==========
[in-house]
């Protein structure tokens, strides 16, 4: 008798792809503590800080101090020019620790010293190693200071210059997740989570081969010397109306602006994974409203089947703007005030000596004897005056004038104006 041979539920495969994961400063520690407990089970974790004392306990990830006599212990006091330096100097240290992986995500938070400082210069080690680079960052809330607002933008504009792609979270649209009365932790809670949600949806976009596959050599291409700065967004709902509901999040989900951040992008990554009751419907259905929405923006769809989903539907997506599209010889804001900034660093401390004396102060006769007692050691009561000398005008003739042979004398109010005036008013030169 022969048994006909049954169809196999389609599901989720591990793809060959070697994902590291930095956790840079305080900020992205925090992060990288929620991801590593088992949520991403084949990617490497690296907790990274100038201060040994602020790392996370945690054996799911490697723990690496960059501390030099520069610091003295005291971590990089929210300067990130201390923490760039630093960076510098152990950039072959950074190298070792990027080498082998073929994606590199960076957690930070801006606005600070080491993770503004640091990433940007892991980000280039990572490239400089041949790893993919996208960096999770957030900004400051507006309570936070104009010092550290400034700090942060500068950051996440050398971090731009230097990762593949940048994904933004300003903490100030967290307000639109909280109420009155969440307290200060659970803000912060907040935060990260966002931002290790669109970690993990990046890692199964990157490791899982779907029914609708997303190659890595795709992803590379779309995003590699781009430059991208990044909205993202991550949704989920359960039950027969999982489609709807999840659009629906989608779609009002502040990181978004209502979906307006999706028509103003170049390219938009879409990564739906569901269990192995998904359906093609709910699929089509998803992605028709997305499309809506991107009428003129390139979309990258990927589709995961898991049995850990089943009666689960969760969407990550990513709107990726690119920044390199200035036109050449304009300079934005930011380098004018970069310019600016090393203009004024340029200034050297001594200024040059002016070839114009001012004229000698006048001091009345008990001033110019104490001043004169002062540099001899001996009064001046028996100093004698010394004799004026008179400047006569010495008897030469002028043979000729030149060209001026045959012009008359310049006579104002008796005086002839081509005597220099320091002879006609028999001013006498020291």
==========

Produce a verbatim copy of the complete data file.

[in-house]
């Protein structure tokens, strides 16, 4: 008798792809503590800080101090020019620790010293190693200071210059997740989570081969010397109306602006994974409203089947703007005030000596004897005056004038104006 041979539920495969994961400063520690407990089970974790004392306990990830006599212990006091330096100097240290992986995500938070400082210069080690680079960052809330607002933008504009792609979270649209009365932790809670949600949806976009596959050599291409700065967004709902509901999040989900951040992008990554009751419907259905929405923006769809989903539907997506599209010889804001900034660093401390004396102060006769007692050691009561000398005008003739042979004398109010005036008013030169 022969048994006909049954169809196999389609599901989720591990793809060959070697994902590291930095956790840079305080900020992205925090992060990288929620991801590593088992949520991403084949990617490497690296907790990274100038201060040994602020790392996370945690054996799911490697723990690496960059501390030099520069610091003295005291971590990089929210300067990130201390923490760039630093960076510098152990950039072959950074190298070792990027080498082998073929994606590199960076957690930070801006606005600070080491993770503004640091990433940007892991980000280039990572490239400089041949790893993919996208960096999770957030900004400051507006309570936070104009010092550290400034700090942060500068950051996440050398971090731009230097990762593949940048994904933004300003903490100030967290307000639109909280109420009155969440307290200060659970803000912060907040935060990260966002931002290790669109970690993990990046890692199964990157490791899982779907029914609708997303190659890595795709992803590379779309995003590699781009430059991208990044909205993202991550949704989920359960039950027969999982489609709807999840659009629906989608779609009002502040990181978004209502979906307006999706028509103003170049390219938009879409990564739906569901269990192995998904359906093609709910699929089509998803992605028709997305499309809506991107009428003129390139979309990258990927589709995961898991049995850990089943009666689960969760969407990550990513709107990726690119920044390199200035036109050449304009300079934005930011380098004018970069310019600016090393203009004024340029200034050297001594200024040059002016070839114009001012004229000698006048001091009345008990001033110019104490001043004169002062540099001899001996009064001046028996100093004698010394004799004026008179400047006569010495008897030469002028043979000729030149060209001026045959012009008359310049006579104002008796005086002839081509005597220099320091002879006609028999001013006498020291």